"Kue ku", or ang koo kueh is a common treat for baby's full moon celebration. It also becomes part of daily snack that's famous with the term jajan pasar. Growing up, I got exposed to this kind of food especially from grandma. I remember she always made red-dyed eggs for my sisters' and my birthdays. Nowadays, having this treat for full moon celebration (ma gwee) seems to be outdated for most people. The old meaningful tradition has been replaced with "modern" ones like decorated cake, fancy pudding, or cake ice cream. As for dad, it is important to him to continue this culture of giving out everything red to friends on my nieces' full moon celebration. However, considering people might not like old-fashioned Chinese snacks, he agreed to my sister's plan, giving out cakes to her relatives and friends.
Until now, mom still preserves cultures inherited from her mom. Old fashioned snacks almost always presence in our house. By exposing those to her granddaughters, hopefully they can treasure their family culture and be proud of it. I think knowing their identity and family background is important for them so they can learn from the history and do better for their life. Food is a powerful tool to introduce a culture.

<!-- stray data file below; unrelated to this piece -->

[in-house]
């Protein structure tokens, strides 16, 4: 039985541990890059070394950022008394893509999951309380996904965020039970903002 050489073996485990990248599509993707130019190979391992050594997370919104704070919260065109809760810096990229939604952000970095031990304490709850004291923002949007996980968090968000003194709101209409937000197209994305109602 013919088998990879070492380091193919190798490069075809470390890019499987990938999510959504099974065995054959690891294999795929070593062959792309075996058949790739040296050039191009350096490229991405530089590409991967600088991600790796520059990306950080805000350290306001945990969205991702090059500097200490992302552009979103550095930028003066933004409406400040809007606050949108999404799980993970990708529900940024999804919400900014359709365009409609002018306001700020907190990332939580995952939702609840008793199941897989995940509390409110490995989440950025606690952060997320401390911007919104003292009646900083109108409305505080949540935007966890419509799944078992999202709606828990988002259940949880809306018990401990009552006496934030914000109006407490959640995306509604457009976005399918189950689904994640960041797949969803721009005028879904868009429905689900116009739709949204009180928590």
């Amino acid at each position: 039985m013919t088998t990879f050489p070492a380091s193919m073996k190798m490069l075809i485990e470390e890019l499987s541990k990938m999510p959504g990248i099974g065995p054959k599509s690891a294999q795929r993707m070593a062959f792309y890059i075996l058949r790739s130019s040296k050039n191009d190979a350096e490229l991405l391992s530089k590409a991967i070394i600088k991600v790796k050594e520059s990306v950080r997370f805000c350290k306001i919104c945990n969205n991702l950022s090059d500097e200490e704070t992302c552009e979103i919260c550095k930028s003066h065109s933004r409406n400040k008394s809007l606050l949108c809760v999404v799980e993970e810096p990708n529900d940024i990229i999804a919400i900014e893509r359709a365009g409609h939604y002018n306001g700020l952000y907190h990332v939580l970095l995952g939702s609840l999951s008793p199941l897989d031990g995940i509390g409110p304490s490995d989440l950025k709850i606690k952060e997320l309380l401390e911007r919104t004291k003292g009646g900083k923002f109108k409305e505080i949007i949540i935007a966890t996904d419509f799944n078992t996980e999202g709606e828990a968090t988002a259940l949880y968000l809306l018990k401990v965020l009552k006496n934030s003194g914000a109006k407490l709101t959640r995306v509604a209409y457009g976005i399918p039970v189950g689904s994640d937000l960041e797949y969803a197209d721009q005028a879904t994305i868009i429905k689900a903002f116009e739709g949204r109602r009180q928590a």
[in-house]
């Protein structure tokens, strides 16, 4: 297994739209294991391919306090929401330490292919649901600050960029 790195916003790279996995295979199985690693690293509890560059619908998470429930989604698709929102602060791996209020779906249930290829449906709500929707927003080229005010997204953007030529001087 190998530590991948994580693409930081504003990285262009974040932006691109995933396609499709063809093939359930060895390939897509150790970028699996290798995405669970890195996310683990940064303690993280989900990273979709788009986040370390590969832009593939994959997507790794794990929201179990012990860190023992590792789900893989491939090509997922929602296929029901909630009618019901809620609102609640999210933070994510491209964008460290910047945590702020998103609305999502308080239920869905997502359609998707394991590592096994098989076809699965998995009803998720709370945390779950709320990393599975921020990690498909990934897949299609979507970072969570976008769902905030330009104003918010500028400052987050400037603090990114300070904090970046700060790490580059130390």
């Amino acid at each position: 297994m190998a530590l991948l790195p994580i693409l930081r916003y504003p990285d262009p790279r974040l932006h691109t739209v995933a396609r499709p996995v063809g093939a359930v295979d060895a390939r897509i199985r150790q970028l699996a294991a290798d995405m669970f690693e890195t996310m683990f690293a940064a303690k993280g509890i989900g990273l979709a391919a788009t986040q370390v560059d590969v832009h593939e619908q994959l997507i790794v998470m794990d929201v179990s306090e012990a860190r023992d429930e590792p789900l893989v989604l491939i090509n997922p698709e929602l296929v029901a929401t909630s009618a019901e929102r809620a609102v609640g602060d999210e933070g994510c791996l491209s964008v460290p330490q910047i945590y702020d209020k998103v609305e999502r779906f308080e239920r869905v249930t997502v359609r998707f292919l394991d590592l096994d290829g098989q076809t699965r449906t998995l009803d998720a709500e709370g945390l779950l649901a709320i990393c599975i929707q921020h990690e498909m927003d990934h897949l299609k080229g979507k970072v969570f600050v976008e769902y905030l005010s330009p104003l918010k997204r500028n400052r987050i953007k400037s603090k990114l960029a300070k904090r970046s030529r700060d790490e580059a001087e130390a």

This past days I'd been wanting to make this kue ku, although it'd never been my favorite food. Greasy, sticky, bright red, and sweet are attribute I always gave to this delicacy. I read some recipes online, some required either sweet potato or potato, some required a lot of glutinuous rice flour. What I had 1/4 bag of glutinuos rice flour, and full pack of skinless green mung bean. No time for another grocery shopping this week, I substituted potato with mung bean. I think it worked. Although the pattern is not clear that might cause by too soft dough (and I couldn't fix it because I had no more flour), I like it much more than I like ones that I got from traditional market. It is not greasy, nor too sweet, nor too red. Isn't it the art of homemade cooking?! You have the control of what you are making!
Mung bean mixture: 300 skinless mung bean
1 cup sugar 1tsp salt
Heat water in a pot (about 1.5 as much as the mung bean), add the mung bean, sugar and salt. Simmer until soft. Keep simmering until water almost drains out.
For the Skin: 350 gr mung bean mixture
160 gr glutinous flour
Drops of food coloring
Use the rest of the bean mixture for the filling.
Take a small lump of mung bean dough. using hand, flatten it into a round shape. Spoon a teaspoon of filling into the dough, pinch the sides of the dough together and form it to a ball. Coat the ball lightly so it doesn't stick to the mould. Press the dough ball into the mould, knock the mould gently to dislodge the dough. Place it on a piece of cleaned banana leaf. Repeat the same process to the rest of the dough & filling.
Steam with medium heat covered for 5 minutes, then open the steamer's lid. Continue steaming for another 5 minutes. Over steaming will make the dough expand and wash out the pattern.